Earlier this month in a remote northeastern corner of California, residents in Modoc County slaughtered at least 40 coyotes in an annual killing contest known as the Adin “Coyote Drive.” In Crane, Oregon last month, the “Eight Annual JMK Coyote Hunting Contest ” advertised no geographic restrictions for its killing contest that resulted in the death of close to 150 coyotes last year. (The number of animals killed were not disclosed this year.) In Salmon, Idaho coyotes and wolves were targeted in the “1st Annual 2 Day Coyote & Wolf Derby” where 21 coyotes were gunned down on the 40th anniversary of the passage of the Endangered Species Act (ESA) – our nation’s safety net for wildlife that brought wolves back from the brink of extinction.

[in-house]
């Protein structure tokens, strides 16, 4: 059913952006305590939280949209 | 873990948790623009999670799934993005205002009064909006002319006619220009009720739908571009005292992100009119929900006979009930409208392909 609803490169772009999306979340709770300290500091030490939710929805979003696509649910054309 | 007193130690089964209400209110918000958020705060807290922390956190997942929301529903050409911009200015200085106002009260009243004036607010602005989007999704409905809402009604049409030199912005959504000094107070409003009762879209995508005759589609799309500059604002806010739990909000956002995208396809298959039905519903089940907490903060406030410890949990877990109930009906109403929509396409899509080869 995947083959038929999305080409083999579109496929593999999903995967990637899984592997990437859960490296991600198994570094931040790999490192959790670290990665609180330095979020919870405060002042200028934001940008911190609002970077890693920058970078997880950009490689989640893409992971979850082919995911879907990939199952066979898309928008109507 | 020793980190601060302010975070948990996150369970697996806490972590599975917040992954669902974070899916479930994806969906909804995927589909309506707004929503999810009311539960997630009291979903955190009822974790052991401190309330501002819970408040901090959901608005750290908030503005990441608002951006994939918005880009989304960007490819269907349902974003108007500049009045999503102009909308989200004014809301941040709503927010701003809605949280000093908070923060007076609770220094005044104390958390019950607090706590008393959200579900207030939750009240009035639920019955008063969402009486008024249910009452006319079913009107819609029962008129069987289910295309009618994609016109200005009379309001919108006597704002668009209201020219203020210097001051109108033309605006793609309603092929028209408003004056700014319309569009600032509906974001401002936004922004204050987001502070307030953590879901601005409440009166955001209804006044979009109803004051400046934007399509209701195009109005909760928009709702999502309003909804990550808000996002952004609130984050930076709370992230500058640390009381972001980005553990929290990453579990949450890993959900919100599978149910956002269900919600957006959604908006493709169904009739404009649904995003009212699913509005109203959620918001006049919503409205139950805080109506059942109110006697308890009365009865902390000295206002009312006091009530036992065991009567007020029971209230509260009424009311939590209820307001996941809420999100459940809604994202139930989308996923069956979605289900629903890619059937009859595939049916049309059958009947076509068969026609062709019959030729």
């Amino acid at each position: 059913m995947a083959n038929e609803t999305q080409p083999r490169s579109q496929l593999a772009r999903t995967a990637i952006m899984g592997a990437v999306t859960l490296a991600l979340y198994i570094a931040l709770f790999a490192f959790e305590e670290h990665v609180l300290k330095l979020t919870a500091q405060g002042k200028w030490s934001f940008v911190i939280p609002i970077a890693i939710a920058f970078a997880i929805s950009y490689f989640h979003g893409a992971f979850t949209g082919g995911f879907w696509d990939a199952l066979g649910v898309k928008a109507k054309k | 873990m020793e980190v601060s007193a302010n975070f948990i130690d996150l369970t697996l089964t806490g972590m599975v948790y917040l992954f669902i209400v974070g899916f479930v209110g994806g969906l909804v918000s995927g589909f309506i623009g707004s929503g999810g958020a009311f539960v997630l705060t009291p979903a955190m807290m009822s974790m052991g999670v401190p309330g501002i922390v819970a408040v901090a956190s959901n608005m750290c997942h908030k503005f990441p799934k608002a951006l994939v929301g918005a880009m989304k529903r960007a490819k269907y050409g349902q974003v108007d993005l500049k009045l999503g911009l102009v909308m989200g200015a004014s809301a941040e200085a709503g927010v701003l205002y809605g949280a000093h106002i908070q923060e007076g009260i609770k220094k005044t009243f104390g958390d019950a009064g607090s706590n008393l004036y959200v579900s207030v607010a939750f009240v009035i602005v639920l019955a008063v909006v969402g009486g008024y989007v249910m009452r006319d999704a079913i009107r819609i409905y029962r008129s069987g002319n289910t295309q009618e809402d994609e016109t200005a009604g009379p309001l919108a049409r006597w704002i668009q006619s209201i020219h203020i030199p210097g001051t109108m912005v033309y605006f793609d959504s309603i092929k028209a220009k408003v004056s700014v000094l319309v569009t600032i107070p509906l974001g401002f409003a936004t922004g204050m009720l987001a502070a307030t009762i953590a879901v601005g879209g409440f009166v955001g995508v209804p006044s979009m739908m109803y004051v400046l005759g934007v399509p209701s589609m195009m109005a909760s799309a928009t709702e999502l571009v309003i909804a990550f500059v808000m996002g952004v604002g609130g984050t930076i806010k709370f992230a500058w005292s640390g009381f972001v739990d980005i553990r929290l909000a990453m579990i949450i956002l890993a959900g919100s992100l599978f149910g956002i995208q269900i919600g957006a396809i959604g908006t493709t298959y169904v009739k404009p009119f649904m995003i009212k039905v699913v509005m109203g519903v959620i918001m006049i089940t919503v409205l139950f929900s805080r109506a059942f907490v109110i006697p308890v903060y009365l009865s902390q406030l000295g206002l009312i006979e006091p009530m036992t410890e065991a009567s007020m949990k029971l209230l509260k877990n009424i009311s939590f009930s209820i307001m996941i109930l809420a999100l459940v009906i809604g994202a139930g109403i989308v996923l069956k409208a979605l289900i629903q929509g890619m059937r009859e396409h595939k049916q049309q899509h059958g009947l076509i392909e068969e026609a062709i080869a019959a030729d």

What do all of these killing contests have in common? They award prizes to those who kill the most individuals and the largest (and sometimes the most females) perpetuating a culture of violence that sends a message to children that life has little value and that an entire species of animals is disposable. Despite the incomprehensible cruelty and predictable ecological destruction, hundreds of wildlife killing contests, many encouraging youth participation, take place throughout the country, resulting in countless deaths of vital predators. Project Coyote brought international attention to this issue generating thousands of emails and letters to federal and state agencies and to killing contest sponsors. In addition to exposing the brutality, Project Coyote and allies challenged the legality of the contests in court and were instrumental in ensuring that some of the events did not take place on public lands. Most significantly, at the request of Project Coyote, the California Fish & Game Commission voted unanimously to consider a statewide ban on wildlife killing contests. Project Coyote Executive Director Camilla Fox requested a ban at the February 5th Commission meeting. “We urge you to use your authority to regulate and restrict take by initiating a rule-making process to prohibit wildlife killing contests — thus modernizing predator management, conservation and stewardship statewide- and setting the trend for the rest of the nation — as we do so well here in California.” Watch Project Coyote in action here: